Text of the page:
Treatment for Duchenne is currently largely limited to glucocorticoids that have been shown to prolong ambulation and also help to prevent scoliosis. More satisfactory treatments are urgently needed. Efforts are focused on identifying drugs or biological agents that have the potential to maintain long term muscle function alongside an acceptable side effect profile.
Multiple treatment approaches have emerged. Some address the underlying cause of Duchenne which is a lack of dystrophin, and others look at fixing the symptoms caused by the effects of lack of dystrophin in the muscle.
Developing a new drug is a costly and complicated process that can take many years. This can be very difficult for families to manage, for whom every minute counts. However the landscape has changed beyond recognition from 10 years ago. Some drugs are now being tested on patients with Duchenne Muscular Dystrophy and many others are about to start clinical trials.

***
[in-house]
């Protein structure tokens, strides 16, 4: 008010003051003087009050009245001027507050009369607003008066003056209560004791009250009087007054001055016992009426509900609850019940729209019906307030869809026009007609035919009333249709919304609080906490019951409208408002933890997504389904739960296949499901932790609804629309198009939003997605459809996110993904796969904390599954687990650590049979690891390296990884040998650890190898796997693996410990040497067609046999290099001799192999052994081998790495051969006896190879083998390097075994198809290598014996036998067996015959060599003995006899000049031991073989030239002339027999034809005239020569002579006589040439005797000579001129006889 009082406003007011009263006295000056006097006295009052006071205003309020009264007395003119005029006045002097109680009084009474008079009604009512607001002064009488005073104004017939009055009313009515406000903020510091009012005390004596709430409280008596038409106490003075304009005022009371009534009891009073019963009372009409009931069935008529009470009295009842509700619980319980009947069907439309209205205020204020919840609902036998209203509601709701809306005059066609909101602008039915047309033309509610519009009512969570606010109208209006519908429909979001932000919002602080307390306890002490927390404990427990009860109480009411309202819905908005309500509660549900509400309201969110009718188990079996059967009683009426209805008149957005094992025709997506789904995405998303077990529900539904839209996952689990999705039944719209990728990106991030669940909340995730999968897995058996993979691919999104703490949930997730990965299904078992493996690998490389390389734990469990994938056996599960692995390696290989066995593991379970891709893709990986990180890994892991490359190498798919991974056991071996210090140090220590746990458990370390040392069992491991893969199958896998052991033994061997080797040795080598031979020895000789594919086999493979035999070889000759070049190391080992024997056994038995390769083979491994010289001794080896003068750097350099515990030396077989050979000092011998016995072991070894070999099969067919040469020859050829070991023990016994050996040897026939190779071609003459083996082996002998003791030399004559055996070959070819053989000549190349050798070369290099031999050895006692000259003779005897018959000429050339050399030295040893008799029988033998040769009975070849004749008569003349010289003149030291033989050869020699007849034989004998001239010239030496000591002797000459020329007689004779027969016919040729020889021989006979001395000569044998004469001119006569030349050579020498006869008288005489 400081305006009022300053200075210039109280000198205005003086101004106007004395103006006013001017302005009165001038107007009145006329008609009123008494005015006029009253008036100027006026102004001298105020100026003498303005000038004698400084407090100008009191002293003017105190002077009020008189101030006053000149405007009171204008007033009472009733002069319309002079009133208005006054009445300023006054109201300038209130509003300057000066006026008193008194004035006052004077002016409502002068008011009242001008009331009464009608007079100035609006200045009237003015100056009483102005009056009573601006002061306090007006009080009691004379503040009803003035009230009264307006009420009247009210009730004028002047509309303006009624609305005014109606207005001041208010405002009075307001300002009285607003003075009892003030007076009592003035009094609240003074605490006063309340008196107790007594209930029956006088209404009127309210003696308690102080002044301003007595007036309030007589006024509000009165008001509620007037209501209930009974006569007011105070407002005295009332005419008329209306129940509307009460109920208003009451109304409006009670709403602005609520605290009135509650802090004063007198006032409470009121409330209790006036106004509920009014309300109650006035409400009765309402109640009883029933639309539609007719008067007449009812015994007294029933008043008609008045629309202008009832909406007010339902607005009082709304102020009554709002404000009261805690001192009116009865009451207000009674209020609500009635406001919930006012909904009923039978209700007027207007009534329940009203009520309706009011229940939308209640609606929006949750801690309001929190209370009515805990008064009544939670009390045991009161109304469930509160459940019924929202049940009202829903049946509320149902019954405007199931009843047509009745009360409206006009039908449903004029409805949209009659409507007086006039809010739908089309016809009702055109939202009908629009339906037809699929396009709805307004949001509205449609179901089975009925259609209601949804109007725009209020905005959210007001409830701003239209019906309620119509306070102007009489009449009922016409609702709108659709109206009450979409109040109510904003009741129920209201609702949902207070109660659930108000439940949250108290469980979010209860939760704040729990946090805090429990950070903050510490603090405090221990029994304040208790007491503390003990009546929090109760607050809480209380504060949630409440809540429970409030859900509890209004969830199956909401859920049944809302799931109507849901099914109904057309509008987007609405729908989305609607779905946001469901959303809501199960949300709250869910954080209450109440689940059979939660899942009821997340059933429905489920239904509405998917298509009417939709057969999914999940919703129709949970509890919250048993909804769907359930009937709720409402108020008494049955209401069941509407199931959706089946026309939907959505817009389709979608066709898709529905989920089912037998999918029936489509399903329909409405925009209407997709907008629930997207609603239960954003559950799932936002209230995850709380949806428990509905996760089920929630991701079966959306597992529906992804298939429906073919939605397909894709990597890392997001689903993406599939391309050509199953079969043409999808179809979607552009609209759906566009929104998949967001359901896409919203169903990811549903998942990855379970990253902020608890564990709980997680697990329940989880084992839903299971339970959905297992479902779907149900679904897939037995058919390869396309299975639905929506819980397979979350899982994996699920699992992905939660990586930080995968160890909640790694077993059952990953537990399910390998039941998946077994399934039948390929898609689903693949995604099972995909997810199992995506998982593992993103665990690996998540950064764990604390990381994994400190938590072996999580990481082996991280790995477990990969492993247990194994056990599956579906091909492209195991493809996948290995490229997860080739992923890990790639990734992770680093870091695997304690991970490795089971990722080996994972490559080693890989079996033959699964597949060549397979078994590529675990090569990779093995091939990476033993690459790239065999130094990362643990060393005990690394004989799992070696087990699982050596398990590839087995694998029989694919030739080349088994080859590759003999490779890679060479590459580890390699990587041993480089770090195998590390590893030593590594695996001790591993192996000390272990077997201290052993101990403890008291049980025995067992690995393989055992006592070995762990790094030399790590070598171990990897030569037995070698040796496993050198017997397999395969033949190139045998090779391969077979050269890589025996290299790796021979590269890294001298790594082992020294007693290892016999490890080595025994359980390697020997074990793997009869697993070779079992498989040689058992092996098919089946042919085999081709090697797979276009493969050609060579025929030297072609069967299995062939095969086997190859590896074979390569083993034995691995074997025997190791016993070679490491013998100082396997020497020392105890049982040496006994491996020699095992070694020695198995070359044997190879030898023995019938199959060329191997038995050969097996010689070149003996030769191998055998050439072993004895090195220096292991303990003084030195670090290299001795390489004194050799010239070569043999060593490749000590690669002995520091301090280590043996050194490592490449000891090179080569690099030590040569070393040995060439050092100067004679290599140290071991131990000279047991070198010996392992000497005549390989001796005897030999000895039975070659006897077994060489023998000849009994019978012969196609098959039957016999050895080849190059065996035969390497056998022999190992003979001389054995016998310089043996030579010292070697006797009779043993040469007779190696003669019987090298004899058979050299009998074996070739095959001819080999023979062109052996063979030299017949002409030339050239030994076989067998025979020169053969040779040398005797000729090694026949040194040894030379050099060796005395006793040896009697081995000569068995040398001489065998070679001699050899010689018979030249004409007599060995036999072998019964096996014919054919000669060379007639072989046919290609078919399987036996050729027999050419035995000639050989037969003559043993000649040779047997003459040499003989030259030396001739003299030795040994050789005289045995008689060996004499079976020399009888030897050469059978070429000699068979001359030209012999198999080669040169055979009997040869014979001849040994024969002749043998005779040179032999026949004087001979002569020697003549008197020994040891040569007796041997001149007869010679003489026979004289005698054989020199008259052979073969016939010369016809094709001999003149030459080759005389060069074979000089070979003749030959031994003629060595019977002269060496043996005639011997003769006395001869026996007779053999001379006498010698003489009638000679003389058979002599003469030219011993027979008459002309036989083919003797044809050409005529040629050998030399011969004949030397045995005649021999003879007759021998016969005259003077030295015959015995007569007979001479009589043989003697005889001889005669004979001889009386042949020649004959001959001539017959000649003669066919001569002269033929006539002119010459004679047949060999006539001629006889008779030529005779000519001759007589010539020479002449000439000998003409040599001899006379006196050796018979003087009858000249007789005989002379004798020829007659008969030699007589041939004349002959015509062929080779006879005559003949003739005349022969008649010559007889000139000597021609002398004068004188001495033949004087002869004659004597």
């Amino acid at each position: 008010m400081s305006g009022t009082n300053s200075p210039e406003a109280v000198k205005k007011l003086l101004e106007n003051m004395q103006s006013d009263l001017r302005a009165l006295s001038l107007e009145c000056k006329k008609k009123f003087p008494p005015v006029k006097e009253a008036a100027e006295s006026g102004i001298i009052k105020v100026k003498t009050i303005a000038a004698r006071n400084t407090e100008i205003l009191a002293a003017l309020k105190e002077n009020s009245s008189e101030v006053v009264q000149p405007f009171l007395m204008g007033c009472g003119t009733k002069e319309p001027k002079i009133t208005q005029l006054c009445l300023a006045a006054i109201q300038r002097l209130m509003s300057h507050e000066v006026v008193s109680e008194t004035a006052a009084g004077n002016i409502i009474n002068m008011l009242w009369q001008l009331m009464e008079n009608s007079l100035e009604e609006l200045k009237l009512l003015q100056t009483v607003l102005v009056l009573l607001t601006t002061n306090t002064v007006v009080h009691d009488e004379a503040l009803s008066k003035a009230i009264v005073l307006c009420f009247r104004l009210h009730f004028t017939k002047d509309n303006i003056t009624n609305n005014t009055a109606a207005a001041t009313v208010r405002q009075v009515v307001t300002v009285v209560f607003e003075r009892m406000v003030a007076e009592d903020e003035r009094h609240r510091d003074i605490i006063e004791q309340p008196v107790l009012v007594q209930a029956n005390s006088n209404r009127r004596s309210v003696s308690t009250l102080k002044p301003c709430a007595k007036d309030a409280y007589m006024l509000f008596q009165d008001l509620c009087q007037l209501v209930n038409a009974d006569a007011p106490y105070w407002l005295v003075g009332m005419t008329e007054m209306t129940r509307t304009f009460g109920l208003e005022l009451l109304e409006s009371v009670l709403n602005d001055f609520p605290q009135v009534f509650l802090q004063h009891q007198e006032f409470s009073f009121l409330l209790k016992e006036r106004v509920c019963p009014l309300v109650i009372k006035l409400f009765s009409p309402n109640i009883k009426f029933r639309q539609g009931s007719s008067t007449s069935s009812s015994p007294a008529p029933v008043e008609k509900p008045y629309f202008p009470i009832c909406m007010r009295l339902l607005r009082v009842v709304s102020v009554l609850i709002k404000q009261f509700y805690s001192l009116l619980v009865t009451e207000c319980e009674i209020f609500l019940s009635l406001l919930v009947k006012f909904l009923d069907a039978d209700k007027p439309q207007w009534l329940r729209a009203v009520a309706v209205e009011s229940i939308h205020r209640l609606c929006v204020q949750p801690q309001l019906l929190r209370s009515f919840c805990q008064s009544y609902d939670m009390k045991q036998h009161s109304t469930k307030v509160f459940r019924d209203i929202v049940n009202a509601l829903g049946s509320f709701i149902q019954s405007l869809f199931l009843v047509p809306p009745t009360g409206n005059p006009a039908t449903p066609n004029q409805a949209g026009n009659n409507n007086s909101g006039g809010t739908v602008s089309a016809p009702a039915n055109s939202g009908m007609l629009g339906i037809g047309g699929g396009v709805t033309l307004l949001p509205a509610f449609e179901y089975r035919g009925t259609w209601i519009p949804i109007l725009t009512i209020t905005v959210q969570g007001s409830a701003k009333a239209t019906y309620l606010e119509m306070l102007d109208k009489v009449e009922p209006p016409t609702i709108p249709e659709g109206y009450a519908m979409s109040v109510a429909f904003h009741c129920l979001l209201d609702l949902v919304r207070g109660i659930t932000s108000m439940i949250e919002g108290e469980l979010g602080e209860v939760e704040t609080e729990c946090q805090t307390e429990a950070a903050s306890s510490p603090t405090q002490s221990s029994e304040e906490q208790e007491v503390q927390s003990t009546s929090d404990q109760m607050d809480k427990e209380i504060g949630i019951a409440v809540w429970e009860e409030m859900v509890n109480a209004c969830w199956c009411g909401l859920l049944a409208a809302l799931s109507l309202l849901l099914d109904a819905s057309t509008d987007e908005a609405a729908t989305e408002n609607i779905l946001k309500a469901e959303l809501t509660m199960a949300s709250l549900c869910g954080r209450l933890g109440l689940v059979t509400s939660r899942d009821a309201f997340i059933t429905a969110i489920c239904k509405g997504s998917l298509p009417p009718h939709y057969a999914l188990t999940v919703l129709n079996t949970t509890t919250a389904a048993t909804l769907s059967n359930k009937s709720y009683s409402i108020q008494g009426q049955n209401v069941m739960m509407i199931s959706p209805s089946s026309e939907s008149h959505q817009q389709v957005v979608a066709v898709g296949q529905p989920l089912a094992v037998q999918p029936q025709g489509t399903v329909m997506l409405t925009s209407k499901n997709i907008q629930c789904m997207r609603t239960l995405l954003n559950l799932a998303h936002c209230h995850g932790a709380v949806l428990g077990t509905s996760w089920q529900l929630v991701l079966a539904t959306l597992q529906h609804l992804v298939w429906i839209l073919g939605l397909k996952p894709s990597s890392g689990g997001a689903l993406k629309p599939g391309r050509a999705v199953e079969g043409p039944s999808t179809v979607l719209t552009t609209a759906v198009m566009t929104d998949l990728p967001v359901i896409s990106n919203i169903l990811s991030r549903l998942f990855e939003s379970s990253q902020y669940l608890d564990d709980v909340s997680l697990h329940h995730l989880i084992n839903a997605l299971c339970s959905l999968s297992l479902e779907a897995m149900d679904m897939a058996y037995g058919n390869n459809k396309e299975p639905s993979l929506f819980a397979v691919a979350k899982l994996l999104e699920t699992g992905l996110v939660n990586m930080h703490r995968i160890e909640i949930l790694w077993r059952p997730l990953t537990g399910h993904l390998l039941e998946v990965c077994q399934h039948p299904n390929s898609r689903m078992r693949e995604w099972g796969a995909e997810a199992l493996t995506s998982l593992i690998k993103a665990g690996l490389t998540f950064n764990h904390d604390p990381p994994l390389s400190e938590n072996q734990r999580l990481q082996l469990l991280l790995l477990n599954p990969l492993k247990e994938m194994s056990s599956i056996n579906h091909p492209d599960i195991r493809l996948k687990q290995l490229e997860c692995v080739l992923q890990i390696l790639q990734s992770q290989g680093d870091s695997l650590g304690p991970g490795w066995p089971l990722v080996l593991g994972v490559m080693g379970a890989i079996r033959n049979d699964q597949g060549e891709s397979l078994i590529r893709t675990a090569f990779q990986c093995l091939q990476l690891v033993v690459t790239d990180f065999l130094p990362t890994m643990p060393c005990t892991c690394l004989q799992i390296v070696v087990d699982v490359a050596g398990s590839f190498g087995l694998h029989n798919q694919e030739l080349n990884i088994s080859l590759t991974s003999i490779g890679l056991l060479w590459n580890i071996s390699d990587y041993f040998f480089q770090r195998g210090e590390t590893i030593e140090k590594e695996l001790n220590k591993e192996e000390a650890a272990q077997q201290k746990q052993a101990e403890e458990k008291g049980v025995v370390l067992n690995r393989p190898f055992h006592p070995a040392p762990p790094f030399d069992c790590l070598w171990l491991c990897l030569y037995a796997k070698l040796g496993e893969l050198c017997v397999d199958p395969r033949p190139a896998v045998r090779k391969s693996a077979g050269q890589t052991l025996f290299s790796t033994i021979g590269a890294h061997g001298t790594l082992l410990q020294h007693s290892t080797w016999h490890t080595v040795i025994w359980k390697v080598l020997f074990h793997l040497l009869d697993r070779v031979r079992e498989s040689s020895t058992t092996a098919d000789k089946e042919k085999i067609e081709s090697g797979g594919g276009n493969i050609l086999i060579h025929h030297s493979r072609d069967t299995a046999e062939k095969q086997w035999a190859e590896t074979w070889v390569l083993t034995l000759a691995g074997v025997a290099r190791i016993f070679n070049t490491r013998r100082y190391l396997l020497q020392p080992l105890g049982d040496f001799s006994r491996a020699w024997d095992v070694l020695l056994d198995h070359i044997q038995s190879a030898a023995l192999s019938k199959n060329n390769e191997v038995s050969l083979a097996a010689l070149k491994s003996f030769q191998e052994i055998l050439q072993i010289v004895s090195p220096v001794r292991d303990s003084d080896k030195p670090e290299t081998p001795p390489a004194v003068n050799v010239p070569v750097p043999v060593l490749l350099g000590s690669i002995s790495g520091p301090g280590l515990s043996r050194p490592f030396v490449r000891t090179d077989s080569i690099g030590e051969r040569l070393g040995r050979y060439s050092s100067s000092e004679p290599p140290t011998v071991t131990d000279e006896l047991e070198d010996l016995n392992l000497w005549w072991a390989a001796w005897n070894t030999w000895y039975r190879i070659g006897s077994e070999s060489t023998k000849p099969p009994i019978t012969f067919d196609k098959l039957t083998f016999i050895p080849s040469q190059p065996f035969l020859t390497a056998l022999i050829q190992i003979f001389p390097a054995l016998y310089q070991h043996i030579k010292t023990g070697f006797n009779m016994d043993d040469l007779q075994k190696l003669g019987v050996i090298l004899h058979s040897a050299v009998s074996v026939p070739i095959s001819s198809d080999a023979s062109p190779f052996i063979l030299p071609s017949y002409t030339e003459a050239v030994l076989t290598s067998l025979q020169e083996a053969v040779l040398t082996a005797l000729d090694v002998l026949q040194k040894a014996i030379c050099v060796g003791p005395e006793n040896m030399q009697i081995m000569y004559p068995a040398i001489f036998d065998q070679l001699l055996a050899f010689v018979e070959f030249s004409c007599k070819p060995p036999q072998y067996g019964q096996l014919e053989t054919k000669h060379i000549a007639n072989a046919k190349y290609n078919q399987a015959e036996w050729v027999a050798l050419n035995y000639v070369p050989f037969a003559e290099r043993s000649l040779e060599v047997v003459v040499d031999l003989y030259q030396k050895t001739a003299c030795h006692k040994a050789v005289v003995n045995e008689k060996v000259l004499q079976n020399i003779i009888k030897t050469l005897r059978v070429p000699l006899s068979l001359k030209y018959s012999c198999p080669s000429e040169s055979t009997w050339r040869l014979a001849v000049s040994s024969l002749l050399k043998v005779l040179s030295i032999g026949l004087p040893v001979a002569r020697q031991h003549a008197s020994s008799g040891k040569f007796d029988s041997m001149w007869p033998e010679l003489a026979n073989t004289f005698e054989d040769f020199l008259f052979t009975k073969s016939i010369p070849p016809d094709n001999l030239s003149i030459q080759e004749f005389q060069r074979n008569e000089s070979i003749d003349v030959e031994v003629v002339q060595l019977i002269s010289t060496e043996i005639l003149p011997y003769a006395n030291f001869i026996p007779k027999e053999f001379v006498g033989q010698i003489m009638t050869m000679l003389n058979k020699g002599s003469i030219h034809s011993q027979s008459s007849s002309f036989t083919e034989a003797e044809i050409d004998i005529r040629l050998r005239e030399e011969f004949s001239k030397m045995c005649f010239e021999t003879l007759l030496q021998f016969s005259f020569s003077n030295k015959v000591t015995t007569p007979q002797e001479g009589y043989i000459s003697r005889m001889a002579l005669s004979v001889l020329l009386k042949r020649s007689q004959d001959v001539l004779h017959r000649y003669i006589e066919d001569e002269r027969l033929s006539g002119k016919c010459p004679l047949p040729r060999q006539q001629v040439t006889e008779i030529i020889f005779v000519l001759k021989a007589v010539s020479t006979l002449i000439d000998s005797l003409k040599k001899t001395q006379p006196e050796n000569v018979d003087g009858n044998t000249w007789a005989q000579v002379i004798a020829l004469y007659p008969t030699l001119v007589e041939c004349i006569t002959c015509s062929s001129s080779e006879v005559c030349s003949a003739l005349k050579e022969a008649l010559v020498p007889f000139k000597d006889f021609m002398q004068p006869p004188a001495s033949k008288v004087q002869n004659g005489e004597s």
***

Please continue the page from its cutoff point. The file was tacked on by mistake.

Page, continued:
We’ve summarised the different approaches below. You can also read more about how clinical trials work here and what things you might like to consider if you do want your child to take part in research.
Stem cells are the building blocks of the body. New research tries to manipulate them to help DuchenneRead more
Already existing drugs developed for other conditions could be helpful to those with DMDRead more
Research aims to discover how to treat muscle fibre loss, where muscles are replaced by scar tissue.Read more
Increasing the levels of a protein called utrophin may help those with DMD regardless of their mutation typeRead more
Reducing myostatin may help to make the muscles of those with DMD more healthyRead more
Gene therapy is the most exciting of the proposed treatments for DMD. It is working to edit the mutation that causes the diseaseRead more
Some promising steroid alternatives may not have the side-effects of traditional treatments.Read more
Exon skipping drugs are small pieces of genetic material that can help patch over missing parts of the gene.Read more
Around 90% of those with DMD have associated heart problems. New research aims to target thisRead more